bell curve

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bell curve

n.
The typically symmetrical curve of a normal distribution, resembling the profile of a bell. Also called bell-shaped curve, normal curve.

bell′ curve`


n.
a frequency distribution in statistics that resembles the outline of a bell when plotted on a graph. Also called bell-shaped curve.
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bell curve
graph showing the distribution of a set of test scores where the average grade was a C

bell curve

A symmetrical bell-shaped curve that represents the typical distribution and frequency of the values of a set of random data. It slopes downward from a point in the middle corresponding to the mean.
References in periodicals archive ?
This is because markets are social beasts unto themselves and the crowd behavior of 100 or 1 million investors and traders can create randomness that makes bell curves much more flat and wide.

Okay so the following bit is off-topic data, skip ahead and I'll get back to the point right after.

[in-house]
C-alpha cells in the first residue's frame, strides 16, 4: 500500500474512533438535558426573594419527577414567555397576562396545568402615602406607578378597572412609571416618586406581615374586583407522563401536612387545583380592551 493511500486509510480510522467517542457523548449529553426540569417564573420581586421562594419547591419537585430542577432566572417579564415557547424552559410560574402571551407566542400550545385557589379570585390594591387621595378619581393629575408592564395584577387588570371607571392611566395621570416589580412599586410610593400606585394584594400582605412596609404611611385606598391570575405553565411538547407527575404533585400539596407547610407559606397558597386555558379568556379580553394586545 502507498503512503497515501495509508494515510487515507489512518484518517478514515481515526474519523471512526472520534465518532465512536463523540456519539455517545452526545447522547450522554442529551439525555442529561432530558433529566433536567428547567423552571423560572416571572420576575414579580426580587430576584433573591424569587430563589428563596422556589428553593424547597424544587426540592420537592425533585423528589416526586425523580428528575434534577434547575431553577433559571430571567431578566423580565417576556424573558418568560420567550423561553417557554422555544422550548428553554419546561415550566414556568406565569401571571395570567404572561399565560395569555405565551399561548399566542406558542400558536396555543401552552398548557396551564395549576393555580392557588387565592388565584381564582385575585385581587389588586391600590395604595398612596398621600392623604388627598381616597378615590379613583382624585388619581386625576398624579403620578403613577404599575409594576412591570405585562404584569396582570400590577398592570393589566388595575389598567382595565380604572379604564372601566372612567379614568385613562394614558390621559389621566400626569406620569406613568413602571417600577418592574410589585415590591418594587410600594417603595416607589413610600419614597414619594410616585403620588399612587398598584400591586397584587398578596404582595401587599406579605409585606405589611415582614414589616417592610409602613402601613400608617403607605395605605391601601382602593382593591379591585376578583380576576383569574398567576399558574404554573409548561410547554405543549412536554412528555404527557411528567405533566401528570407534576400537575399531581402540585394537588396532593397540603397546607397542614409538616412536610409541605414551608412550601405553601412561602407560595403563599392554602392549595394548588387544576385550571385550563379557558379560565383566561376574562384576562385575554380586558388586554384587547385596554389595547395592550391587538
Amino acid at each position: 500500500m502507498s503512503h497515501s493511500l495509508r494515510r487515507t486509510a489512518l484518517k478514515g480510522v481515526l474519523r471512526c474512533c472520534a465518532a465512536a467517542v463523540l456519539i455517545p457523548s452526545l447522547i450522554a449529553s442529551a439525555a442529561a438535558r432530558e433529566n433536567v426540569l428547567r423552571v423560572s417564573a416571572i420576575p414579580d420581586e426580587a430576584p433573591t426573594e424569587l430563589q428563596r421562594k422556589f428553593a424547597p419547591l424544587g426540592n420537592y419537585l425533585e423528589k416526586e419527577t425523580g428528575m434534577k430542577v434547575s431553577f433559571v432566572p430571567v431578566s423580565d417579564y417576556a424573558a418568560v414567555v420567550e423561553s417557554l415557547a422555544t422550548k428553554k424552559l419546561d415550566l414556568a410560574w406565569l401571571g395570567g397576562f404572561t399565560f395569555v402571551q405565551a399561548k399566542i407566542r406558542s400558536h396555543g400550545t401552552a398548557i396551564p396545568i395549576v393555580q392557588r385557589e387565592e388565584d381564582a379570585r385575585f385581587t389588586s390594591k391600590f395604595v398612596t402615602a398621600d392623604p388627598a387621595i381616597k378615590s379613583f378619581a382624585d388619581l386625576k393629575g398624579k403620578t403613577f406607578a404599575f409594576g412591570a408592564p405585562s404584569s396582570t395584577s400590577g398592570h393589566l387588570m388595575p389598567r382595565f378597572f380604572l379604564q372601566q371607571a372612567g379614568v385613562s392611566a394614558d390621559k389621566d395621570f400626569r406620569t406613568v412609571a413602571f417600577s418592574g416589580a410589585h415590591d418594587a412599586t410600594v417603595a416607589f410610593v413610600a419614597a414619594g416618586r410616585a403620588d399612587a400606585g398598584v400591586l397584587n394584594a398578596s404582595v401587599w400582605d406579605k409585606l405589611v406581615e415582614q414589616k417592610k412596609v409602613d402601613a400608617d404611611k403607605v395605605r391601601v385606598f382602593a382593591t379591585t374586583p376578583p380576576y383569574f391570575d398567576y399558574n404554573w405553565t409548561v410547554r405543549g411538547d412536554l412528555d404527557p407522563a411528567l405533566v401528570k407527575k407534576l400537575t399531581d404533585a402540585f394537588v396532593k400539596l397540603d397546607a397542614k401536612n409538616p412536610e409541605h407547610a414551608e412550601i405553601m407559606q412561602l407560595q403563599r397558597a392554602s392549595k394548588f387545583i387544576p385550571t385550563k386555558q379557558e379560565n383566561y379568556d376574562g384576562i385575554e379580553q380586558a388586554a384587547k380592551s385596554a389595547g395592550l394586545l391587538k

But it would have been more beneficial if a chapter specifically dedicated to network analysis could have been added and another one focusing on new tools like S Curves, Bell curves, application of theory of constraints (critical chain) etc.
Test preparation is an imperative for educational success in a society fixated on test taking," says Akil Bello, co-founder and vice president of educational development for Bell Curves L.
That, as opposed to trying to shift the production attributes and bell curves of an entire population by shooting at mill-run averages as has been done traditionally.
Orlando Patterson, a Harvard University professor of sociology, in a chapter titled "For Whom the Bell Curves," writes "Something is dreadfully wrong with the culture of black America; we know what its causes were, but to spend more time arguing over who is to be blamed is to blow one's flute while the city burns.
Perhaps if our society were more of a multicultural one, the Bell Curve would be ignored as the off-the-wall rantings of some retrograde thinkers.